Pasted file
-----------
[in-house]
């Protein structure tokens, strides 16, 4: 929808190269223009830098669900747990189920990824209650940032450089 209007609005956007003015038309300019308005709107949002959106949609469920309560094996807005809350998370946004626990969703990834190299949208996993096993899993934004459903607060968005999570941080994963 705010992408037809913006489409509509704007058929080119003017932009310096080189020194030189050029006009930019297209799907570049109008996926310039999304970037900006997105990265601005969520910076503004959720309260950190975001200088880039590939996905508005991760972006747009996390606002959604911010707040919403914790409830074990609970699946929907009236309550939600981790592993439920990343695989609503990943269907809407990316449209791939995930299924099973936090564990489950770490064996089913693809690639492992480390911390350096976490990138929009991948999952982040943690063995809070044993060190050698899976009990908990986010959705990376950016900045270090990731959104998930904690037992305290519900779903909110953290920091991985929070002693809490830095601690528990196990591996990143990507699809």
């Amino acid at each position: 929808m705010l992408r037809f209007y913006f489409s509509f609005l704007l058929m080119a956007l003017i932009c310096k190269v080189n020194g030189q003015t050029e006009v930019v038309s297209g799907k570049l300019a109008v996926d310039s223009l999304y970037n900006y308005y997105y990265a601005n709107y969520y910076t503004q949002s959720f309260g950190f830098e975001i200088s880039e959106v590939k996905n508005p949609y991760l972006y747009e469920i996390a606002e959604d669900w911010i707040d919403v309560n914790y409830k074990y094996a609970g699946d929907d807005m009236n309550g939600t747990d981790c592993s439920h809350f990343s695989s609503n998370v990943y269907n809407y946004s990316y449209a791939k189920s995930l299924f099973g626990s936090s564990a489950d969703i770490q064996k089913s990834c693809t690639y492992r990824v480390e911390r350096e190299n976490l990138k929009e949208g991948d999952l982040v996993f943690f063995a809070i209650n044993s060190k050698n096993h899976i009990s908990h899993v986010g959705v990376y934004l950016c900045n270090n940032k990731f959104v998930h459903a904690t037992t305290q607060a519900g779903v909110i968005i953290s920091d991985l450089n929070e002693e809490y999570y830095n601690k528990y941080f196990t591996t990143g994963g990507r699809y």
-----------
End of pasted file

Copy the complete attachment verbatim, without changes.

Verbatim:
[in-house]
């Protein structure tokens, strides 16, 4: 929808190269223009830098669900747990189920990824209650940032450089 209007609005956007003015038309300019308005709107949002959106949609469920309560094996807005809350998370946004626990969703990834190299949208996993096993899993934004459903607060968005999570941080994963 705010992408037809913006489409509509704007058929080119003017932009310096080189020194030189050029006009930019297209799907570049109008996926310039999304970037900006997105990265601005969520910076503004959720309260950190975001200088880039590939996905508005991760972006747009996390606002959604911010707040919403914790409830074990609970699946929907009236309550939600981790592993439920990343695989609503990943269907809407990316449209791939995930299924099973936090564990489950770490064996089913693809690639492992480390911390350096976490990138929009991948999952982040943690063995809070044993060190050698899976009990908990986010959705990376950016900045270090990731959104998930904690037992305290519900779903909110953290920091991985929070002693809490830095601690528990196990591996990143990507699809």
């Amino acid at each position: 929808m705010l992408r037809f209007y913006f489409s509509f609005l704007l058929m080119a956007l003017i932009c310096k190269v080189n020194g030189q003015t050029e006009v930019v038309s297209g799907k570049l300019a109008v996926d310039s223009l999304y970037n900006y308005y997105y990265a601005n709107y969520y910076t503004q949002s959720f309260g950190f830098e975001i200088s880039e959106v590939k996905n508005p949609y991760l972006y747009e469920i996390a606002e959604d669900w911010i707040d919403v309560n914790y409830k074990y094996a609970g699946d929907d807005m009236n309550g939600t747990d981790c592993s439920h809350f990343s695989s609503n998370v990943y269907n809407y946004s990316y449209a791939k189920s995930l299924f099973g626990s936090s564990a489950d969703i770490q064996k089913s990834c693809t690639y492992r990824v480390e911390r350096e190299n976490l990138k929009e949208g991948d999952l982040v996993f943690f063995a809070i209650n044993s060190k050698n096993h899976i009990s908990h899993v986010g959705v990376y934004l950016c900045n270090n940032k990731f959104v998930h459903a904690t037992t305290q607060a519900g779903v909110i968005i953290s920091d991985l450089n929070e002693e809490y999570y830095n601690k528990y941080f196990t591996t990143g994963g990507r699809y």